Egyptian Religion in Deir el-Medina

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The object of this paper is to look at the personal aspect of Egyptian religion in the workmen’s village of Deir el-Medina. The village was known by the ancient name set maat, “The Place of Truth”, and, the workers who resided there were called “servants” in The Place of Truth”. The Pharaoh Amenhotep I and his mother Ahmose Nefertari were patrons of the village. According to Pinch, religion was of great significance to the villagers, and much of what we know regarding personal, religious practices in ancient Egypt; has come from this site. Artefacts and New Kingdom literature have been found in abundance during excavations. It is these finds that have enabled us to gain an understanding of the importance of religion to the “common people”, and how they practised their personal religion. Texts and objects appear, to have been an important part of religious practice in the village; and this will be illustrated with three examples. The Stela of Neferabu to the god Ptah an ancestor bust and a pottery fragment depicting the god Bes.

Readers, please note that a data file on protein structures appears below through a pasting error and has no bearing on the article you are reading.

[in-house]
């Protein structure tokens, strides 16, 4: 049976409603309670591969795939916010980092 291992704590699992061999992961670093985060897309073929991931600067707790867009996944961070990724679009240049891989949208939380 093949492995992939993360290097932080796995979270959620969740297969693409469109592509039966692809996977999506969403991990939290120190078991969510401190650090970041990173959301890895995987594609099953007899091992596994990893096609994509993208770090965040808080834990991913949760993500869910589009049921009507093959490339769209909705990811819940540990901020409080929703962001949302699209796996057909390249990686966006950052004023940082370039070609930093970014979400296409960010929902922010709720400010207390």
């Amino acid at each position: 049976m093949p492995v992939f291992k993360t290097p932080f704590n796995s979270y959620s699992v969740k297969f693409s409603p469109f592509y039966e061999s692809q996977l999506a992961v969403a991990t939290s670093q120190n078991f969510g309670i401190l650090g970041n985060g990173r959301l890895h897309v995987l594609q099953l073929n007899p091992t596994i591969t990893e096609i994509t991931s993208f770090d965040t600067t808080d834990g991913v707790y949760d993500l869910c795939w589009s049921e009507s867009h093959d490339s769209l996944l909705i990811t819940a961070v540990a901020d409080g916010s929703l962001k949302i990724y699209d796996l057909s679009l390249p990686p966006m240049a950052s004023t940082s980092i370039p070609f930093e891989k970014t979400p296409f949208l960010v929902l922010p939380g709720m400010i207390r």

Neferabu was a workman at Deir el-medina, he is known to have had two stela produced, one to the god Ptah and the other to the goddess Meretseger. The limestone Stela to Ptah was believed to have come from a cave sanctuary dedicated to Ptah; on the road leading from Deir el-Medina to the Valley of the Queens. It is rounded at the top and depicts ears, eyes, and a pair of raised arms, it is believed that these are meant to ensure Ptah; sees and hears the prayer inscribed on the stela. In the first register; Ptah is seated on a throne, in front of an offering table with bread and other oblations. The second register depicts Neferabu kneeling, with his arms raised opposite the text. The stela is...

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Available from:

Pinch, G. (1994) Magic in Ancient Egypt. London: The British Museum Press.

Pinch, G. (2002) Egyptian Mythology A Guide to the Gods, Goddesses, and Traditions of Ancient Egypt. Oxford: Oxford University Press.

Robins, G. (2008) The Art of Ancient Egypt. London: The British Museum Press.

Stevens, A. (2003) “The Material Evidence for Domestic Religion at Amarna and preliminary remarks on Its Interpretation”. The Journal of Egyptian Archaeology. Vol.89. 143-168. Egypt Exploration Society.

Stevens, A. (2006) Private Religion at Amarna The Material Evidence. BAR International Series 1587. Oxford: Archeopress.

The British Museum. Accessed 28/02/11. Available online:

The Egypt Centre. Accessed 04/03/11. Available online
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